Dante Lauretta, leader of NASA's history-making OSIRIS-REx mission, will address graduates at Commencement
Lauretta is principal investigator of the UArizona-led OSIRIS-REx mission, NASA's premier mission to visit a potentially hazardous near-Earth asteroid and bring back a sample.
As principal investigator of the OSIRIS-REx mission, Lauretta, who is also a UArizona alumnus, leads the United States' premier mission to visit a potentially hazardous near-Earth asteroid and bring back a sample.
The mission launched in September 2016, and the spacecraft reached asteroid Bennu in 2018. OSIRIS-REx spent nearly two years orbiting the asteroid and helped set two Guinness World Records in 2019: Bennu, which is about 1,600 feet in diameter, became the smallest object to be orbited by a spacecraft, and the OSIRIS-REx spacecraft made the closest orbit of a planetary body, orbiting about 2,200 feet above the asteroid's surface.
After it jettisons the sample return capsule, the spacecraft will continue on to study the near-Earth asteroid Apophis, thanks to a $200 million mission extension announced Monday by NASA. UArizona planetary sciences assistant professor Dani DellaGiustina will become principal investigator of that mission, dubbed OSIRIS-APEX.
Both missions will likely yield fundamental knowledge about the origin of the terrestrial planets and strategies to avoid potential asteroid impacts on Earth.
"I am excited to deliver this Commencement speech," Lauretta said. "My undergraduate studies at the University of Arizona stimulated my curiosity and launched my career in planetary exploration. The outstanding education and mentorship that I received as a student have laid the foundation for my future successes. This legacy continues with Dr. Dani DellaGiustina, who started research with me as a University of Arizona undergraduate student in 2005. Today's students have similar amazing opportunities ahead of them. It is a privilege to address the graduating class of 2022 and I look forward to sending them off as they pursue their dreams."
Lauretta graduated from UArizona in 1993 with a Bachelor of Science in physics and mathematics from the College of Science and a Bachelor of Art in Oriental studies with an emphasis in Japanese from the College of Humanities. He earned his Ph.D. in Earth and planetary sciences in 1997 from Washington University in St. Louis.
"As a leader of one of the biggest space sciences missions in a generation, Dr. Lauretta embodies the University of Arizona's core values of exploration and determination. I am so proud and honored that one of our own renowned researchers – and one of our alumni – will address the class of 2022," said University of Arizona President Robert C. Robbins. "Dr. Lauretta is an inspirational role model for all our Wildcats who continually demonstrate the sky, in fact, is not the limit."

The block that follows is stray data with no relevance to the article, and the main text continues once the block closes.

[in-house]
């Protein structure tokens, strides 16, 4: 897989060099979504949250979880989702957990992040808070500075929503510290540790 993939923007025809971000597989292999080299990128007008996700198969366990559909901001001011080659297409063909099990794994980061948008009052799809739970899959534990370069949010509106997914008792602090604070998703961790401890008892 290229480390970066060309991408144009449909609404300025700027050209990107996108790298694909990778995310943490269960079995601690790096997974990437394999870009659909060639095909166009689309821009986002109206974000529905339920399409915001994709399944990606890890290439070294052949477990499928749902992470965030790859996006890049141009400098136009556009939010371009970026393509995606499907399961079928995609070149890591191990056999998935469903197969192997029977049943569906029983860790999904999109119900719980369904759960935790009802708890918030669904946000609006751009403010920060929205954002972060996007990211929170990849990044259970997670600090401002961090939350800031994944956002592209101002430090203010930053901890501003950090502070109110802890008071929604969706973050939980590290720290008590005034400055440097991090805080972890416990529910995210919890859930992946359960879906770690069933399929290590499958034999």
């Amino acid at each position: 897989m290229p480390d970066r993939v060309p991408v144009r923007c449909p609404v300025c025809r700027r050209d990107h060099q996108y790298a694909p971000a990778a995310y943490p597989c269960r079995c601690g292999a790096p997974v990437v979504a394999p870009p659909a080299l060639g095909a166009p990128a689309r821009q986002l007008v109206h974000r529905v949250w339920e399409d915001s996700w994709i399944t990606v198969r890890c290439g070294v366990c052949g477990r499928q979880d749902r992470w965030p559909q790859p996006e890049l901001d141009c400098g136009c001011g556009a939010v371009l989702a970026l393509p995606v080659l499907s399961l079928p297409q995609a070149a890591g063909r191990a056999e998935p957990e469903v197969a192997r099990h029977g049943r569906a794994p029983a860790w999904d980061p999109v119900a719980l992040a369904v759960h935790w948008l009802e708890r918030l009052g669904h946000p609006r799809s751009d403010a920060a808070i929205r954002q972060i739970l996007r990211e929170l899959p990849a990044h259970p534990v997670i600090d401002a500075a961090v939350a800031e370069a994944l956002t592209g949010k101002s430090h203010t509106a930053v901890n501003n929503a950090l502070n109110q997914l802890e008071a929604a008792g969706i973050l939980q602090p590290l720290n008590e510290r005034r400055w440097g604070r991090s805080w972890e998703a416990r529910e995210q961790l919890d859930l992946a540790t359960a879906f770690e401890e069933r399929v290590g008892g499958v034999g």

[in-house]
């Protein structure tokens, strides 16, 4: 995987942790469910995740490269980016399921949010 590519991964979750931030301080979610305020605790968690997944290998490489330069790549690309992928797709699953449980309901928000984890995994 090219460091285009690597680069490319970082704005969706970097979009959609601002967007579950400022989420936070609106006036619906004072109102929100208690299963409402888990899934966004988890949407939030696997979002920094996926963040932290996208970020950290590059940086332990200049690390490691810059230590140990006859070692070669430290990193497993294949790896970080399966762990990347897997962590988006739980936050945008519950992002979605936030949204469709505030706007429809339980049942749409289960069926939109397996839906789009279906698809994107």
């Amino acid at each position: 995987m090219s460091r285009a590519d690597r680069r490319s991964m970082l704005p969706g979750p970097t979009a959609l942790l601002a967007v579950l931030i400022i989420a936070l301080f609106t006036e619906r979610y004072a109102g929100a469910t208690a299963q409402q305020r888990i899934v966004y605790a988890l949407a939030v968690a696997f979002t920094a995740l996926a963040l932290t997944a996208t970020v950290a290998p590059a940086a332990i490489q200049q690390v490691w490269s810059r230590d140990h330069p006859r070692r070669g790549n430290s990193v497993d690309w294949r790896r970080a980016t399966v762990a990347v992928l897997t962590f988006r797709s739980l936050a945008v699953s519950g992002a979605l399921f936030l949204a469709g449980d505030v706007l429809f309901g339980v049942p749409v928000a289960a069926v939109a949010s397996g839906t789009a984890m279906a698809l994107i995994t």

In 2002, Lauretta was awarded the Alfred O. Nier Prize of the Meteoritical Society for his experimental studies of iron-sulfide formation in the solar system. Sulfides play a critical role in the condensation of solids from the nebula of gas where the solar system formed.
Lauretta has also researched the transport of material in the solar nebula, the possibility of a meteorite source for the phosphorous necessary for life on Earth, and the chemical processes occurring within asteroids early in their history. Many of Lauretta's papers on these topics are highly cited.
In recognition of his contributions, Lauretta was selected as a Kavli Fellow of the National Academy of Sciences in 2008 and was recognized by Discover magazine in 2004 for a top-100 science discovery for research that revealed that meteorites, particularly iron meteorites, may have been critical to the evolution of life on Earth. In 2006, the College of Science honored him with a Distinguished Early Career Teaching Award.
In 2017, Lauretta was given NASA's Silver Achievement Medal, awarded by NASA's center directors for "a stellar achievement" that supports the space agency's core values. That year, he also was named to the Boys and Girls Clubs of America Alumni Hall of Fame. In 2021, Lauretta was named a Local Genius by the Tucson Museum of Contemporary Art, an award that honors Tucsonans' distinguished contributions to their fields.
Also in 2021, Lauretta and the team behind OSIRIS-REx were given the American Astronautical Society's Space Technology Award for the team's "extraordinary achievements" in surveying Bennu and acquiring a sample. The team was also awarded the 2022 John L. "Jack" Swigert, Jr., Award for Space Exploration by the Space Foundation, which "recognizes extraordinary accomplishments by a company, space agency, or consortium of organizations in the realm of space exploration and discovery." The award is named for the command module pilot for the Apollo 13 mission.
Lauretta was named a UArizona Regents Professor in 2021. The designation is reserved for scholars of exceptional ability who have achieved national or international distinction. It is awarded to faculty members who have made a unique contribution to the quality of the university through distinguished accomplishments in teaching, scholarship, research or creative work.
In addition to his research, Lauretta has taught at all levels, from undergraduate general education to graduate-level classes. He also has taught in multiple formats, from large-audience lectures and a TEDx talk to small seminars. He has served on advisory boards for both the College of Humanities and the W.A. Franke Honors College.
Lauretta is also a board game designer and creator. His first game, Xtronaut, and the updated Xtronaut 2.0 version allow between two and six players to assemble a space mission and explore the solar system. The game's scenarios are based on real planetary missions and rocket science.
Commencement will take place May 13 at 7:30 p.m. at Arizona Stadium.
University of Arizona in the News